This series showcases video summaries of new findings published in the Journal of Clinical Investigation. This format allows authors to to provide a personally guided tour of their results and makes the research more accessible to a broad readership. The JCI accepts videos from authors of recently accepted manuscripts. Instructions can be found on the Author's Take Guidelines page.
Mutations in the RAS oncogene are present in almost 25% of all cancers. Direct targeting of RAS for limiting these cancers has been challenging; therefore, elucidation of the pathways downstream of RAS has potential to provide therapeutic targets. In this episode, David Virshup and Jit Kong Cheong discuss their work, which identifies the serine/threonine kinase casein kinase 1a (CK1a) as a key negative regulator of oncogenic RAS-induced autophagy. Combined pharmacological inhibition of both CK1a and autophagy attenuated the growth of RAS-driven tumor xenografts. The results of this study support further exploration of CK1a as a therapeutic target for oncogenic RAS-driven cancers.
The inherited form of blindness retinitis pigmentosa (RP) results from a progressive loss of photoreceptors. RP-associated mutations directly promote the death of rod cells, which are required for vision in low light, and indirectly promote the subsequent degeneration of cone cells, which are necessary for daytime vision. While the mechanisms that mediate cone death are not fully understood, an increase in oxidative stress has been implicated in the degradation of these cells. In this episode, Connie Cepko and Wenjun Xiong detail their work, which shows that adeno-associated virus-mediated delivery of antioxidant genes prolongs photoreceptor survival and improves visual acuity in multiple murine RP models. The results of this study suggest that targeted delivery of antioxidant genes has potential to ameliorate other diseases characterized by oxidative stress-induced cell degradation.
Retinitis pigmentosa (RP) is an inherited degenerative eye disease that results from the presence of mutations in rod-associated genes. Cone cells, which mediate day light vision, also progressively degrade in RP; however, the mechanisms that mediate loss of these cells are not completely understood. In RP, dying cones exhibit signs of starvation, suggesting metabolic dysfunction in these cells. In this episode, Claudio Punzo and Aditya Venkatesh present their work, which demonstrates that constitutive activation of the metabolic regulator mTORC1 prolongs cone survival and maintains cone function in murine models of RP. The results of this study support further exploration of strategies to improve metabolic function for maintaining cone function in RP.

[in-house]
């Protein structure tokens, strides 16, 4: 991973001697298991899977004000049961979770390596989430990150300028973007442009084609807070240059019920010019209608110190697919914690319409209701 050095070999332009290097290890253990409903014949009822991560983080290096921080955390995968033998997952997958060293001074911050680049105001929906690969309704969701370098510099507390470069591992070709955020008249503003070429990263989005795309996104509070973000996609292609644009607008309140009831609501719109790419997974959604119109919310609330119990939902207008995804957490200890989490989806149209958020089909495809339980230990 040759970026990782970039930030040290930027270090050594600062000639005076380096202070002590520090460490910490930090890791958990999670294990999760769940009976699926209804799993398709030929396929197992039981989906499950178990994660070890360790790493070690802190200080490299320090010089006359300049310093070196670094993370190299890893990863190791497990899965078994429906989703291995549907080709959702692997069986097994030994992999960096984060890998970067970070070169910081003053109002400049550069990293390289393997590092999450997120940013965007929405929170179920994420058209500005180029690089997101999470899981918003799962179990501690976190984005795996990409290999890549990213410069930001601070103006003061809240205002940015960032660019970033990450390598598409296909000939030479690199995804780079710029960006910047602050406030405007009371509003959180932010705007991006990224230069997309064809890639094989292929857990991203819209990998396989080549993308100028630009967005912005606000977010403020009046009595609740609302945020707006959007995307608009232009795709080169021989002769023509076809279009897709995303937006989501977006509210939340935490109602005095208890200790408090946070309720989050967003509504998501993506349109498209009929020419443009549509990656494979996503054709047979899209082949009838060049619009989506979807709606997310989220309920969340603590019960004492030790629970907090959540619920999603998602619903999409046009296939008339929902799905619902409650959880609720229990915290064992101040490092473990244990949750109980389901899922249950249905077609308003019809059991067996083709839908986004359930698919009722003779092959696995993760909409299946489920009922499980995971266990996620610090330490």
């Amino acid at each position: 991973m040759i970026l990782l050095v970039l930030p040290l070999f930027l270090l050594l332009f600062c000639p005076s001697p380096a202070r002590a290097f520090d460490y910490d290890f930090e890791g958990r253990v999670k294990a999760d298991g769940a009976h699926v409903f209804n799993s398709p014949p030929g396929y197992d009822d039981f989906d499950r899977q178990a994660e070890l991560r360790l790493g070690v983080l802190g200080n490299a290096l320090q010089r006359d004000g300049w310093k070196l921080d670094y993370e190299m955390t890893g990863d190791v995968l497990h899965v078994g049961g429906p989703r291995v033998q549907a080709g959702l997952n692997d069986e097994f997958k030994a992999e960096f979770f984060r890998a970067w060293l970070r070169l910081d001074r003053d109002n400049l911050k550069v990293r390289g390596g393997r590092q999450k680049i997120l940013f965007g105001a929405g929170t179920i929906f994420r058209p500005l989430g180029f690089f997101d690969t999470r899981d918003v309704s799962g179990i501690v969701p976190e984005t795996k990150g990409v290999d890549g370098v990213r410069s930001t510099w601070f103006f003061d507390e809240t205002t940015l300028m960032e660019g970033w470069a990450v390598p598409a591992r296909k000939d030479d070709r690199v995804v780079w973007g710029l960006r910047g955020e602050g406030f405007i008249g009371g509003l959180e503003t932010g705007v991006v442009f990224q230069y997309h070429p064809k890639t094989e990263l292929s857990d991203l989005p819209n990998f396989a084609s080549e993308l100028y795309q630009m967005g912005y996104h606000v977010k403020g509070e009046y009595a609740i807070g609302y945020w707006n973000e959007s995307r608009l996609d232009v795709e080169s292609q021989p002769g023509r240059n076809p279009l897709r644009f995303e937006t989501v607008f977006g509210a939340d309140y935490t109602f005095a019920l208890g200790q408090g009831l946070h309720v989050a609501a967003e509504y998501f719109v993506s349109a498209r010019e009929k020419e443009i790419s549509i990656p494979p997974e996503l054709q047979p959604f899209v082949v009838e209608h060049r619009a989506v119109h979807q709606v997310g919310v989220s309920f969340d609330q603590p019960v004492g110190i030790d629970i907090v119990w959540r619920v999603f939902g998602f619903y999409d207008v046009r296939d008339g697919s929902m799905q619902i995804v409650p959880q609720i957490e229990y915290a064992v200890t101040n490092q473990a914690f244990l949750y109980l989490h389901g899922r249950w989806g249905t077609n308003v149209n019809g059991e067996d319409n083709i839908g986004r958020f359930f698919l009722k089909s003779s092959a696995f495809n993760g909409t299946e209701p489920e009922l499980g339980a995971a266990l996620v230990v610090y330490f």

Synaptic plasticity, or the ability of synapses to strengthen or weaken connections, is thought to underlie learning and memory. In this episode, Erwin Van Meir, Donald Rainnie, and Yoland Smith discuss their work, which identifies brain-specific angiogenesis inhibitor-1 (BAI1) as a determinant of synaptic plasticity and hippocampal-dependent spatial learning and memory in mice. BAI1 prevents degradation the post-synaptic density component PSD-95, and restoration of PSD-95 in the BAI1-deficient hippocampal neurons ameliorated synaptic plasticity deficits. The results from this study provide insight into pathways that mediate spatial learning and memory, which are altered in several neurological diseases.
Cholangiocarcinoma is a cancer of the bile duct that has a poor prognosis, largely due to it being refractory to available therapies. In this episode, Stuart Forbes and Luke Bolter reveal that the canonical WNT signaling pathway drives cholangiocarcinoma growth by regulating epithelial cell proliferation. Inflammatory macrophages, which infiltrate the cancer, are a major source of the WNT-inducing signal and thereby facilitate cholangiocarcinoma growth. The results of this study support further investigation into the use of WNT inhibitors to treat cholangiocarcinoma.
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